Persistent migration challenges needing urgent action
Posted by fidest press agency su giovedì, 27 ottobre 2016
The report highlights these four priority areas after reviewing data collected over the past year. It signposts key areas that should be addressed to better safeguard the rights of asylum seekers and migrants. Some of the main findings include: Unaccompanied children – inadequate first child reception facilities often result in missing children. Qualified staff and clear guidance to identify children at risk are often lacking. Guardianship remains problematic with delays in appointment or the temporary use of reception staff hindering child protection and family reunification. In addition, children face legal and practical obstacles to access asylum procedures. They may also be detained to protect and prevent them from absconding.
Violence and hate speech against migrants – hate crime and hate speech continues to be a major concern and seems to be worsening and spreading in some Member States. It spans physical attacks and murder, damage to property including arson, threats to aid workers and service providers, and hostile demonstrations against refugees. Such incidents are often politically-motivated and in part being carried out by vigilantes. There also have been incidents of police violence.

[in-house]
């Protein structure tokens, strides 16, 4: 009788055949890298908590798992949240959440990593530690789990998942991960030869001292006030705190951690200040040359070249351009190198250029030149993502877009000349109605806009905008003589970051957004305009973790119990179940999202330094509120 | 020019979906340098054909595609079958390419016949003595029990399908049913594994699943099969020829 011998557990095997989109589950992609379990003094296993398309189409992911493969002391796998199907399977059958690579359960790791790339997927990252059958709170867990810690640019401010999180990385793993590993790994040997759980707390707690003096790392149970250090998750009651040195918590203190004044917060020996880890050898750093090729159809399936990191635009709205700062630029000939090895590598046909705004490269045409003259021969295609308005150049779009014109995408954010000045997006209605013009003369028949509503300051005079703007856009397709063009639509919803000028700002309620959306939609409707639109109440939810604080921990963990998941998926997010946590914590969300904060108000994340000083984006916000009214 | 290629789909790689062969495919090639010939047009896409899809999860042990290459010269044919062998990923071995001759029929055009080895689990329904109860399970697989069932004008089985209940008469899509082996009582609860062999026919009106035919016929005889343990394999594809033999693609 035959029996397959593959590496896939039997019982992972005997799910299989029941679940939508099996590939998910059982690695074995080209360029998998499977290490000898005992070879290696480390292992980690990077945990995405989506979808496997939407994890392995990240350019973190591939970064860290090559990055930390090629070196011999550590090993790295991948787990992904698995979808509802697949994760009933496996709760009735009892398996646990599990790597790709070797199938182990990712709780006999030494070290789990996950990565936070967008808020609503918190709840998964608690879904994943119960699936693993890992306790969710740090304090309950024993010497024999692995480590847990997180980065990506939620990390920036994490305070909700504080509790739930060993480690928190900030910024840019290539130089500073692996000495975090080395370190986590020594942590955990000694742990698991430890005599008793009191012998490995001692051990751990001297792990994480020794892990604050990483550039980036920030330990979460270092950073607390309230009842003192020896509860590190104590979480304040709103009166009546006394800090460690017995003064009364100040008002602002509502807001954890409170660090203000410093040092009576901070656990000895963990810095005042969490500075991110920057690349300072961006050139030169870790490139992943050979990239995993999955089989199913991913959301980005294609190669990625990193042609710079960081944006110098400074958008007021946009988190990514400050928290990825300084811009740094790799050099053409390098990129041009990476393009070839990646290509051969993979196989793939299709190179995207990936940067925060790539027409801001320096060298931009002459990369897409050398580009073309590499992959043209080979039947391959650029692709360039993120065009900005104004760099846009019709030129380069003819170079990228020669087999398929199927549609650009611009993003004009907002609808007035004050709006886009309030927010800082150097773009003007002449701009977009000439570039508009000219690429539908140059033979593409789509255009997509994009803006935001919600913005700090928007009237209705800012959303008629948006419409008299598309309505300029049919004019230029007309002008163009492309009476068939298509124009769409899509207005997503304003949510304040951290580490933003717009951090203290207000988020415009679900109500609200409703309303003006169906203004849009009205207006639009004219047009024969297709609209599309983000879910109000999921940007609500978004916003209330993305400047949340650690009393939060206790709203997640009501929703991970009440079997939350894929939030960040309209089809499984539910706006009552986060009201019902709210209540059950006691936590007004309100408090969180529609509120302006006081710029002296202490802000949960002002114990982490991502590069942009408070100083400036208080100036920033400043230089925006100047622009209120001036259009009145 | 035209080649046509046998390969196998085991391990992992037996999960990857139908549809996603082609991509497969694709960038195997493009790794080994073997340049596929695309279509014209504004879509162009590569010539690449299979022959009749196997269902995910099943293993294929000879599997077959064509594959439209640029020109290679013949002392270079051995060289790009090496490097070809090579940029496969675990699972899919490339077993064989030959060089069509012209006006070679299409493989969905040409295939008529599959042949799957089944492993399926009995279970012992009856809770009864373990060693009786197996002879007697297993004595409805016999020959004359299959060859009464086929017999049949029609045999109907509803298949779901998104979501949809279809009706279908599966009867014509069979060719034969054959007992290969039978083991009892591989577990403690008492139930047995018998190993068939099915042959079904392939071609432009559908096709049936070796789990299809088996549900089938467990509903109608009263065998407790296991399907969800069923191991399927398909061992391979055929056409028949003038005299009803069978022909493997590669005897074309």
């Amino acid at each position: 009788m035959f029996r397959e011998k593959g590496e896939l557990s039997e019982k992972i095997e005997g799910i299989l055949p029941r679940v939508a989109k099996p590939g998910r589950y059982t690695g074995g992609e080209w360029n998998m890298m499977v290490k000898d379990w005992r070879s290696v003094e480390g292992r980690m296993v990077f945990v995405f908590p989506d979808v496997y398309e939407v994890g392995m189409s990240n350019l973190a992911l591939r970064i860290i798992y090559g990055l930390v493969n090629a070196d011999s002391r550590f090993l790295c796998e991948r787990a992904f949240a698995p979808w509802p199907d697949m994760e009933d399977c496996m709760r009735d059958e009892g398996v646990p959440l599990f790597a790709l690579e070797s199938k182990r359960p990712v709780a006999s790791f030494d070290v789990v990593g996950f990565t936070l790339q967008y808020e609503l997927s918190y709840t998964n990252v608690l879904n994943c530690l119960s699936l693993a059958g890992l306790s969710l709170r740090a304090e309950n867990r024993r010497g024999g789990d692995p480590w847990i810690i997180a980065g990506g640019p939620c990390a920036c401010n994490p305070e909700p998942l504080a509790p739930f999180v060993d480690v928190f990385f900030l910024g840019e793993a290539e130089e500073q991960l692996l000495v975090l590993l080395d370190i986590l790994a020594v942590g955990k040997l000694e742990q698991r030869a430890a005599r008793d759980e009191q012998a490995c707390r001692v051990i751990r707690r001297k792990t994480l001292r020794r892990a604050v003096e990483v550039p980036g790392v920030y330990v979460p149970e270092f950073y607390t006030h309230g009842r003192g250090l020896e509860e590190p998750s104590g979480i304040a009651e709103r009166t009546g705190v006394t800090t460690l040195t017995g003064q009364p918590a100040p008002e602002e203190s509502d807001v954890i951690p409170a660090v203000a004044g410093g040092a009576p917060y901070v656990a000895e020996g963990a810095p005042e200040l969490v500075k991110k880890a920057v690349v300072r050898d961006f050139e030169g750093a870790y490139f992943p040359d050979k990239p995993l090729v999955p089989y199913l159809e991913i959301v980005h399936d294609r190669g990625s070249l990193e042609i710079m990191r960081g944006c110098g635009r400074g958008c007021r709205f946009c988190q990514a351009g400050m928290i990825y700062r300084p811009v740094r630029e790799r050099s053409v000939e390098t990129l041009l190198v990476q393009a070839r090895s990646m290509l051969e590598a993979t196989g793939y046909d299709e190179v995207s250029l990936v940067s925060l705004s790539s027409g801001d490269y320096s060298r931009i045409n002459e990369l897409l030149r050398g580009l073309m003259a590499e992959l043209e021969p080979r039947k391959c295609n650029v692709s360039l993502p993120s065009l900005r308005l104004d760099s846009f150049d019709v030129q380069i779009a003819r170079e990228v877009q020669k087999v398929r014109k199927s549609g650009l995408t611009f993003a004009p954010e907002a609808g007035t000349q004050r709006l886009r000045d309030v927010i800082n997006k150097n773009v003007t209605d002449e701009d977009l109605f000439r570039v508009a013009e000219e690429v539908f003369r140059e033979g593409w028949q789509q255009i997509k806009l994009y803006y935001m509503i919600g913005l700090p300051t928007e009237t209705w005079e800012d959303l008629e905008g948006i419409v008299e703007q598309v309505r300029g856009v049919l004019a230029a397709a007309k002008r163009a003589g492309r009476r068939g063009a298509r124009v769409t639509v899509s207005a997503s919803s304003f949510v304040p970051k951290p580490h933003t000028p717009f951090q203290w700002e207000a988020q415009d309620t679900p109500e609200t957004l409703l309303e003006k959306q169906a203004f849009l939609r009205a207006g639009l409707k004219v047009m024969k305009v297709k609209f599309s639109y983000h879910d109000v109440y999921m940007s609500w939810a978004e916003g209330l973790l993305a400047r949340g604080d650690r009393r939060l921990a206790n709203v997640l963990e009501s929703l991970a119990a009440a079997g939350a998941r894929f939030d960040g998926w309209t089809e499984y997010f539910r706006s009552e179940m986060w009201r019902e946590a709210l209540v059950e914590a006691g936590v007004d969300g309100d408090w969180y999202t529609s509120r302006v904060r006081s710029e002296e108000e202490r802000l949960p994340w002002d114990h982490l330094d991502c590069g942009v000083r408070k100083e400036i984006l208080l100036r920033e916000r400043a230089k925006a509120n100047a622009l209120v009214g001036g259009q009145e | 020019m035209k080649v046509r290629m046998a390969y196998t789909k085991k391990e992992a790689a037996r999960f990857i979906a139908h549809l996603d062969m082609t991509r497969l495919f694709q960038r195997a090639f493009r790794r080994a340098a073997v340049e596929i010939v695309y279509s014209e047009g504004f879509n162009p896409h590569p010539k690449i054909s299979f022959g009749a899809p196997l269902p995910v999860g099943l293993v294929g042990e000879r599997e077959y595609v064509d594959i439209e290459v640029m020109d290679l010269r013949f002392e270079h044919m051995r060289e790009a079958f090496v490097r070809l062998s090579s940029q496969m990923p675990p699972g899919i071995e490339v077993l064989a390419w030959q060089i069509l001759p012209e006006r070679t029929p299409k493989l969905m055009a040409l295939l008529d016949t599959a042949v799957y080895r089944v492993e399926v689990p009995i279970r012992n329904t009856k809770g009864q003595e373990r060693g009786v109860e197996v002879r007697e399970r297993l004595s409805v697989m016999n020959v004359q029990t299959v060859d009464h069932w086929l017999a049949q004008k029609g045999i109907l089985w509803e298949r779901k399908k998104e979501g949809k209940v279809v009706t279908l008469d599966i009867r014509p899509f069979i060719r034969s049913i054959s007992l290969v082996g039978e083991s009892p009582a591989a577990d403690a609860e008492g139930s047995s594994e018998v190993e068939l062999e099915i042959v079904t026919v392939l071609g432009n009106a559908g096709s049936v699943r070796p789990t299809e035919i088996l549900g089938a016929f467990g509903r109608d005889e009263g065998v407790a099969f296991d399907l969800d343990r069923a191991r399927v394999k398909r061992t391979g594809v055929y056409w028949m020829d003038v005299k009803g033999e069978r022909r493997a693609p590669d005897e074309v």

Safety and protection at reception facilities – While they may have various protection and safety measures, incidents of abuse and sexual assault on women and children have been reported. This points to the need for specific measures to protect vulnerable people against violence that are often lacking.
Impact on local communities – The lack of information and contact between local and refugee communities is contributing to growing hostility in many local communities. However, shifting budgets to the local level to deal with the impact of arrivals and integrating migrant children into local schools seems to be improving. Numerous challenges still remain to safeguard asylum seekers and migrants. This report underlines persistent issues from the past year that the EU and its Member States need to urgently address. The European Commission asked the Agency to collect data about the fundamental rights situation of people arriving in Member States particularly affected by large migration movements. The countries covered are: Austria, Bulgaria, Germany, Greece, Hungary, Italy and Sweden. From next month, the Agency will extend reporting to Denmark, Finland, France, the Netherlands, Poland, Slovakia and Spain. Future reports will be shorter, including main findings for the Member States covered together with a thematic focus section. Specific findings for the Member States will include references to these for a better understanding of the challenges which affect several EU Member States or the EU as a whole. (photo: europe)